The starting position is that a deed which expressly provides a governing law will be governed by the laws of that state or territory, and all parties to the deed will be bound by those laws.

However an express term as to governing law will not necessarily be determinative of the issue. For example, a court will not give effect to a choice of law made in order to evade the application of a law which would have applied had the parties not chosen some other governing law: Akai Pty Ltd v The People's Insurance Co Ltd. [4]

Furthermore, in the Victorian case of Ballard[5],Justice Kyrou provided that in the absence of an express or implied choice of the proper law of the trust by the settlor, the proper law is the law with which the trust has its closest and most real connection. In ascertaining that law, the following considerations are particularly relevant:

  • the place of administration of the trust;
  • the place where the assets of the trust are situated;
  • the place of business or residence of the trustees; and
  • the objects or purposes of the trust and the places where they are to be fulfilled.

Therefore, when deciding which jurisdiction to choose for your trust deed, it is important to evaluate each of the above factors from Ballard. As there is no judicial guidance on which of the above factors are the most important, each factor has to be given an equal weighting.

What does appear to be clear is that when considering which jurisdiction to choose, the above factors are more relevant than where the trust itself is executed, at least from a judicial perspective.

More information from Maddocks

For more information, please contact Maddocks on (03) 9258 3555 and ask to speak to a member of the Commercial team.

Other Cleardocs related document packages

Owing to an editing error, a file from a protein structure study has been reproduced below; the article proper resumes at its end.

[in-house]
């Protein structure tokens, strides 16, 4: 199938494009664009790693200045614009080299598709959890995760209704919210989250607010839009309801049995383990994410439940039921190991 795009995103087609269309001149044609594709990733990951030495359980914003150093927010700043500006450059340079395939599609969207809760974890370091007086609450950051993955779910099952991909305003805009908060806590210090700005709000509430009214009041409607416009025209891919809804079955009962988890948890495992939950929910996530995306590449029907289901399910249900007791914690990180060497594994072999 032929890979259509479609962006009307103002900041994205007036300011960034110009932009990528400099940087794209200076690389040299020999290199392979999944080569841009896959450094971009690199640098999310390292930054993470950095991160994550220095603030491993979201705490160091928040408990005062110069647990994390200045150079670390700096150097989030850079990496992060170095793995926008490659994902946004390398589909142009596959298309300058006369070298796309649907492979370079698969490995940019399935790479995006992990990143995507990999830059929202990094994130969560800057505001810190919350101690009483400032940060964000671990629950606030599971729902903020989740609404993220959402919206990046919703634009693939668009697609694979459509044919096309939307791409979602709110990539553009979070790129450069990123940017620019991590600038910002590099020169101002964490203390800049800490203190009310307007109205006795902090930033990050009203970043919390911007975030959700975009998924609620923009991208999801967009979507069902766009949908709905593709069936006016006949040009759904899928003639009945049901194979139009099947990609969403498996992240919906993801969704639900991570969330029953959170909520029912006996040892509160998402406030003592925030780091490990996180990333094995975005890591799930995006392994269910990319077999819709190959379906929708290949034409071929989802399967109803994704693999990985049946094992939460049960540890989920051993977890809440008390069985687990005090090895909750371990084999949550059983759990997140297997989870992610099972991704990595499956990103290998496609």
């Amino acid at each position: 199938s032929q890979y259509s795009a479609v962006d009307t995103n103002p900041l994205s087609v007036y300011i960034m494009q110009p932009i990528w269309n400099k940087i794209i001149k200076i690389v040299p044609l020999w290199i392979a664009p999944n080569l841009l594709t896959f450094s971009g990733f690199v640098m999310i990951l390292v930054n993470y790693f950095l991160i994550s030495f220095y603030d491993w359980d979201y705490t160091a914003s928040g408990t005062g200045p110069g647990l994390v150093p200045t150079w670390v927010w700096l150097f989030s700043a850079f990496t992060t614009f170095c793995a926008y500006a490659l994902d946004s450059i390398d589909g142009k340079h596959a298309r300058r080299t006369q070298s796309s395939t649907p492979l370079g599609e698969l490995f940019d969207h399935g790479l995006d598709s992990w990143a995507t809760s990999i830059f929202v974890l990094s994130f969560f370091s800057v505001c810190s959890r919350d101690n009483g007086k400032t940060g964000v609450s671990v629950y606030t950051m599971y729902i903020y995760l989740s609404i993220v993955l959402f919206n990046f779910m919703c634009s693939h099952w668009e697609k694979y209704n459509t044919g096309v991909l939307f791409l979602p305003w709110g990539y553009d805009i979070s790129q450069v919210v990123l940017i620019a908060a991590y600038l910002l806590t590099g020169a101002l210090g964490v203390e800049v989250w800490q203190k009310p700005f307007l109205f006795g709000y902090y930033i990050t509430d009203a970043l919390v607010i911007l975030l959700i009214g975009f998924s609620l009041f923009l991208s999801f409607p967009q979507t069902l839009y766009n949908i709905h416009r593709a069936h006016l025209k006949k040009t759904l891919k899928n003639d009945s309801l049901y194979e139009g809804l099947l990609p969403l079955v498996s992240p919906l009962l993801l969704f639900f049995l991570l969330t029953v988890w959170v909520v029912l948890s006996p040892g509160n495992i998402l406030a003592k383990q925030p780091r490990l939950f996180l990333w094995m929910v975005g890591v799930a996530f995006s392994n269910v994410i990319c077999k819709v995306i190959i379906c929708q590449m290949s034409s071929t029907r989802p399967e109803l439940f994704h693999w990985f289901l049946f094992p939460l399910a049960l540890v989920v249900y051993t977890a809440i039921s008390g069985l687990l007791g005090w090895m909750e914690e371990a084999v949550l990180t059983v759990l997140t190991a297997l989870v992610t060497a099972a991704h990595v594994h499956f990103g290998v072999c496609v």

[1] Section 117(2)(n) of the Corporations Act.

[2] Section 119A, Note 1 of the Corporations Act.

[3] Section 119A, Note 2 of the Corporations Act.

[4] (1996) 141 ALR 374.

[5] Graeme William Ballard and Others v The Attorney General for the State of Victoria [2010] VSC 525.


Lawyer in Profile

Julian Smith
Julian Smith
+61 3 9258 3864

Qualifications: BA, LLB, Monash University, LLM, University of Melbourne

Julian is a Partner in Maddocks Commercial team. He advises a diverse range of clients across the Australian commercial and financial services landscape.

Julian's corporate practice spans various sectors, including financial services, professional services, and family-owned enterprises. He advises on:

  • capital raising,
  • disclosures,
  • restructures,
  • mergers and acquisitions,
  • corporate governance,
  • directors' duties, and
  • trusts, corporations, and securities law.

Julianís financial services practice involves advising financial market participants on the entire financial services lifecycle including fund structuring, management options, and compliance with regulatory requirements.

Julian also offers guidance on alternative and disruptive financial services businesses, such as online foreign exchanges, internal markets, and management rights schemes.